A Simple Initiative to Decrease Time to Antibiotic Prophylaxis for Open Fractures Is Durable After 2 Years

Avi D. Goodman, MD; Jacob M. Modest, MD; Joey P. Johnson, MD; Roman A. Hayda, MD


J Am Acad Orthop Surg. 2021;29(18):e932-e939. 

In This Article

Abstract and Introduction


Introduction: A simple antibiotic prophylaxis initiative can effectively decrease the time to antibiotic administration for patients with open fractures. We aim to determine whether adherence to the protocol decreased over time without active input from the orthopaedic trauma team.

Patients and Methods: This retrospective cohort study included adult patients with open fractures (excluding hand) presenting directly to the emergency department at one Level I trauma center. Three separate 50-patient groups were included: a preimplementation cohort, immediately postimplementation cohort, and a retention cohort 2 years later. The primary outcome was time from emergency department presentation to antibiotic administration, and secondary outcomes were the percentage of patients receiving antibiotics within 60 minutes and incidence of infection requiring revision surgery within 90 days. The χ 2 and Student t-tests evaluated between-group differences, and multivariable linear or logistic regression evaluated risk factors.

Results: After implementation, the time from presentation to antibiotic administration decreased markedly from 123.1 to 35.7 minutes and remained durable (50.0 minutes) at retention. The proportion of patients receiving antibiotics within 60 minutes increased markedly from 46% preimplementation to 82% postintervention and remained similar at retention (80%). The postintervention and retention groups were markedly more likely to receive antibiotics within 60 minutes than the preintervention group (odds ratio [OR], 8.4 and 4.7, respectively), as were patients with a higher Gustilo-Anderson type (OR, 2.4/unit increase), lower extremity injury (OR, 2.8), and male sex (OR, 3.1); mechanism, age, and Injury Severity Score were not associated. No difference was observed in infection.

Conclusions: Our educational initiative showed durable results in reducing the time from presentation to antibiotic administration after 2 years.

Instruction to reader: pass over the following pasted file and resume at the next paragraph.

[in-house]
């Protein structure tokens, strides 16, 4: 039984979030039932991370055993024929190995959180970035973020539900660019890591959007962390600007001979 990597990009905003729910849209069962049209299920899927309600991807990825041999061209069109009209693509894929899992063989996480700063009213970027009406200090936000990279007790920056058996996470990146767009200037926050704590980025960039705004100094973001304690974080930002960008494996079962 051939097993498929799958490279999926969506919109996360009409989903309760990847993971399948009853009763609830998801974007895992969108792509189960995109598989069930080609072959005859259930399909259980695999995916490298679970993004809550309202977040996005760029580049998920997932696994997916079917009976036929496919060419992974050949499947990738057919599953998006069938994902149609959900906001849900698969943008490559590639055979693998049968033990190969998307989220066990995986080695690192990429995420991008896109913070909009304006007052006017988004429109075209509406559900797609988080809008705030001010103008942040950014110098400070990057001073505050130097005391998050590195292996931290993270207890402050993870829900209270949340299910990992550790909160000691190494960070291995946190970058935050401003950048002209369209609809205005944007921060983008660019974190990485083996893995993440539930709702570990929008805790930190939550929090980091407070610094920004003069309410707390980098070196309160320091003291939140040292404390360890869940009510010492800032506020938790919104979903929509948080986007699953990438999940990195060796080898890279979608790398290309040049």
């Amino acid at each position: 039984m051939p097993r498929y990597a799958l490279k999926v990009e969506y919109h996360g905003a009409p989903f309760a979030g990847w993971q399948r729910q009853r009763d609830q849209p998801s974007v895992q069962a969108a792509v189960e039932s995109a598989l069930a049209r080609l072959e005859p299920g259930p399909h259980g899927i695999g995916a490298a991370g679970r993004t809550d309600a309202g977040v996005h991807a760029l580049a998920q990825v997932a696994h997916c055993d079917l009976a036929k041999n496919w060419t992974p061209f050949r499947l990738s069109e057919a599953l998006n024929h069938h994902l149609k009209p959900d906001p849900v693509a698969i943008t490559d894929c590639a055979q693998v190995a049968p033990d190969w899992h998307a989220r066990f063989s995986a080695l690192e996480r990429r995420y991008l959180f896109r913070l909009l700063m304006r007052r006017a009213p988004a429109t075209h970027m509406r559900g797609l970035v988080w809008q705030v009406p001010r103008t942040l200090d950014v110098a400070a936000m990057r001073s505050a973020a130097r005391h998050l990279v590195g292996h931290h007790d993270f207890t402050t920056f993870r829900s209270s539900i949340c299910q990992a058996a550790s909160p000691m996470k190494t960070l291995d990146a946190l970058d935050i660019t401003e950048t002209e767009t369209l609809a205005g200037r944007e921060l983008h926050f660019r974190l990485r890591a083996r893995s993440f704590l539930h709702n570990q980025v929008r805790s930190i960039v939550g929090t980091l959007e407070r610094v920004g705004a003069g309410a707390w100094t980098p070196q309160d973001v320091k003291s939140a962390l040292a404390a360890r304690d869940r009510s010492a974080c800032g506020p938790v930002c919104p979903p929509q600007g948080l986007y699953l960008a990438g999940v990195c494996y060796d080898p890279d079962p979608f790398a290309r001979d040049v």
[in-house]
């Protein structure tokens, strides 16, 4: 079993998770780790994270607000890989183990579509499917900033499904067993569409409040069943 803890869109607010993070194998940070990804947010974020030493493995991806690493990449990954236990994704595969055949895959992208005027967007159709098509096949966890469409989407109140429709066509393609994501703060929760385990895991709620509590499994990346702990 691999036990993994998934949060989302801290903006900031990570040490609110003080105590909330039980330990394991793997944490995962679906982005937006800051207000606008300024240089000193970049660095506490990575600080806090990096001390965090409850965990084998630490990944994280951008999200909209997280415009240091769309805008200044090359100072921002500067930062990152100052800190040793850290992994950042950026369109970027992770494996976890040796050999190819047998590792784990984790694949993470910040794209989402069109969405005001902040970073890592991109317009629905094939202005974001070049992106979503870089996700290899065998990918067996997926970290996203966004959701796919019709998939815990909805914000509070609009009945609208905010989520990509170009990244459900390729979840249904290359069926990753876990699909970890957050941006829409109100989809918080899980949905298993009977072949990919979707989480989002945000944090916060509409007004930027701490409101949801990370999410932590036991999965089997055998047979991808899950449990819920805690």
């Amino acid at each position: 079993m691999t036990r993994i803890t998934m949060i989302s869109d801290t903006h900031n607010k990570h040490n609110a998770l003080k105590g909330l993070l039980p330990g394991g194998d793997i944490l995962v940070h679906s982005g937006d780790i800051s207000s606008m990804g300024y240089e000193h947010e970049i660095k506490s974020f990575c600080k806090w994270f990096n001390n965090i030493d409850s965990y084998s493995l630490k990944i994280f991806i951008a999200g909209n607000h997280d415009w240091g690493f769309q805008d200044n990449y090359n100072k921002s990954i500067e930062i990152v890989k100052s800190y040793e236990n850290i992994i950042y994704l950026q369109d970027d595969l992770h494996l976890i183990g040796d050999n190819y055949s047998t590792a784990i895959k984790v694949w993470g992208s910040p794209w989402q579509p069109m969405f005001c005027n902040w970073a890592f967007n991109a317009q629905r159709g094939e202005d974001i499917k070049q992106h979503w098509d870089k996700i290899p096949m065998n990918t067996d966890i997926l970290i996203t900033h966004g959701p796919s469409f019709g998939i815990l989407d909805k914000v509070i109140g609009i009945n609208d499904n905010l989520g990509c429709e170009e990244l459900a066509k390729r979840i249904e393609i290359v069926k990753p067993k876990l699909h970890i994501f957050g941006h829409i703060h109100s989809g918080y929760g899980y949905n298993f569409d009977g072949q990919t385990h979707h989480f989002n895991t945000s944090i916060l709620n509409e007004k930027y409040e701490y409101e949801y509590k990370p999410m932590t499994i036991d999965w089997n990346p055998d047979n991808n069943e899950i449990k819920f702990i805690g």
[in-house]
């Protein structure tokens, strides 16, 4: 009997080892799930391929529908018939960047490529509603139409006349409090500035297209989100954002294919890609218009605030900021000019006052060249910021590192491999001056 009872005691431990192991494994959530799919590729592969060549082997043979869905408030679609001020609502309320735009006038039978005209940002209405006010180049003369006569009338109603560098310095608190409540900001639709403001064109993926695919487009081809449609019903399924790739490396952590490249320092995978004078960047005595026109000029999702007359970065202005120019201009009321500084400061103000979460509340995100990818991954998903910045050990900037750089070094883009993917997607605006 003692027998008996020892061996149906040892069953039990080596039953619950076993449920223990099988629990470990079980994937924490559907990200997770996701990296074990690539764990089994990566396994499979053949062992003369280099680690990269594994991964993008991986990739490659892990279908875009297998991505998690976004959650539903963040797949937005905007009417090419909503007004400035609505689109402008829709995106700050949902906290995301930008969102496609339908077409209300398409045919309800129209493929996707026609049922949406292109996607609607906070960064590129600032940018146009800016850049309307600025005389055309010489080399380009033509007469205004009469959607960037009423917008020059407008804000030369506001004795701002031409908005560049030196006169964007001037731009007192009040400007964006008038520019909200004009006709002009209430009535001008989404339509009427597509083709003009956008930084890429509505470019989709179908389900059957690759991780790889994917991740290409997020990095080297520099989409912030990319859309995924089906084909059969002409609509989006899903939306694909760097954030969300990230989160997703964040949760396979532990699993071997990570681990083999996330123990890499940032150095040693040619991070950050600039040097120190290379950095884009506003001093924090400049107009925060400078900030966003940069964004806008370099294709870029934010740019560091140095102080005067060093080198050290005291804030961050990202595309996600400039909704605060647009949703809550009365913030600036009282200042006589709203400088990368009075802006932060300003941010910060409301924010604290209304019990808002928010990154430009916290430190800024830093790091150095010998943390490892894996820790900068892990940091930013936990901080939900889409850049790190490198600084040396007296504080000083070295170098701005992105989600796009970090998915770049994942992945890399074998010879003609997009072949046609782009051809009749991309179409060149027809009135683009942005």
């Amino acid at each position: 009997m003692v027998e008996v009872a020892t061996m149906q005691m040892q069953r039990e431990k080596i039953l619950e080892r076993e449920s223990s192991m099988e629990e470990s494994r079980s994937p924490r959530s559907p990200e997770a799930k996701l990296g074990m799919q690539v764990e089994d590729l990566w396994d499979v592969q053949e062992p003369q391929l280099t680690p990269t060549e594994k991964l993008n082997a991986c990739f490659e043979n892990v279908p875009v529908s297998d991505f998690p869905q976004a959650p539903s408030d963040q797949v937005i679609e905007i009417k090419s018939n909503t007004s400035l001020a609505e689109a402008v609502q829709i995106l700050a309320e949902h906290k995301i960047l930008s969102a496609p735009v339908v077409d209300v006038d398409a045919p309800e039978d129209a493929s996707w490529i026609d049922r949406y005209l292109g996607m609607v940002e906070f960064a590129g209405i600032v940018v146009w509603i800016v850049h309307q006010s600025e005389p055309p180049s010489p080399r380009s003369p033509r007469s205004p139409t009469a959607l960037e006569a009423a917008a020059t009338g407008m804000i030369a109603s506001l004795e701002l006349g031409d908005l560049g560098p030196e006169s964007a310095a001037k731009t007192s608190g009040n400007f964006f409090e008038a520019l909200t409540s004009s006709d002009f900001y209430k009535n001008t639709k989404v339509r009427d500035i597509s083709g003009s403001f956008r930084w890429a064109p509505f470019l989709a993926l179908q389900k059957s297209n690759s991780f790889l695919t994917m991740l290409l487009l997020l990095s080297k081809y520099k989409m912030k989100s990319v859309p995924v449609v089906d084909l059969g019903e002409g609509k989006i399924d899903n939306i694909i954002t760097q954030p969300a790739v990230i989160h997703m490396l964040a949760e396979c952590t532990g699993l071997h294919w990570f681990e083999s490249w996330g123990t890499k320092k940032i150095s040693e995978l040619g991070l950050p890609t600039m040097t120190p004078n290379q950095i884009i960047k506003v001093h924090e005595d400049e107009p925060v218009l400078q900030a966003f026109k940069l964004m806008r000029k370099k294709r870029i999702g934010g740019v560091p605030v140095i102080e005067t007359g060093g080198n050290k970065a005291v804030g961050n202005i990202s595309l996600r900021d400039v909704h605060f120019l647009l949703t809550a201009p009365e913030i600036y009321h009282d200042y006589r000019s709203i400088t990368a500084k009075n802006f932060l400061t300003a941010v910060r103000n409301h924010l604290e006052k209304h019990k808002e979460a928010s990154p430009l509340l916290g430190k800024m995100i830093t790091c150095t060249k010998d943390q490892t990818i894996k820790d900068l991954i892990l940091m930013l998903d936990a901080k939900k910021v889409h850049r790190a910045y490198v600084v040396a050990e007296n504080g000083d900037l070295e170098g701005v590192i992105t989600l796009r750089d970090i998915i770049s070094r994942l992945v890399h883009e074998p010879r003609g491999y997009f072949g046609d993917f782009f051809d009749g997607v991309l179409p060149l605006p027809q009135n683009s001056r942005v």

Level of Evidence: Therapeutic Level III


Although prompt antibiotic administration is one of a few interventions that reliably decreases the risk of infection after an open fracture, systemic barriers often stand in the way. Providers in the emergency department (ED) providing initial care to patients with open fractures have variable knowledge about the importance, timing, dose, and choice of antibiotic for prophylaxis when an open fracture is identified.

Recent literature has shown that the administration of antibiotics within 60 or 65 minutes of injury has a notable benefit of reducing infection.[1] Other factors that may be associated with an increased risk of infection include Gustilo-Anderson type and time to coverage of more than 5 days.[1–4] Although the time to surgical débridement was initially believed to be a predictor of infection, systematic reviews and prospective cohort studies in the past two decades have not shown the two to be associated.[1–3,5–7]

Our institution established an interdepartmental working group, whose recommendations were used effectively to decrease the time to antibiotic prophylaxis after open fractures.[8] These interventions were straightforward (see Protocol section below) but, initially, time-intensive for the orthopaedic surgery department and had potential to markedly degrade without continued reeducation from the orthopaedic surgery department. Other recent articles have shown improved time to antibiotic administration with quality improvement projects, but no previous work has looked at the sustainability of these interventions, particularly without continued orthopaedic surgeon didactic or training modules for ED and trauma personnel.[9–12] Our hypothesis was that, over the intervening 2 years, the time to administration of antibiotics for patients with open fractures, including the individual time intervals of patient ED presentation to antibiotic order and order to antibiotic administration, would revert to preintervention levels.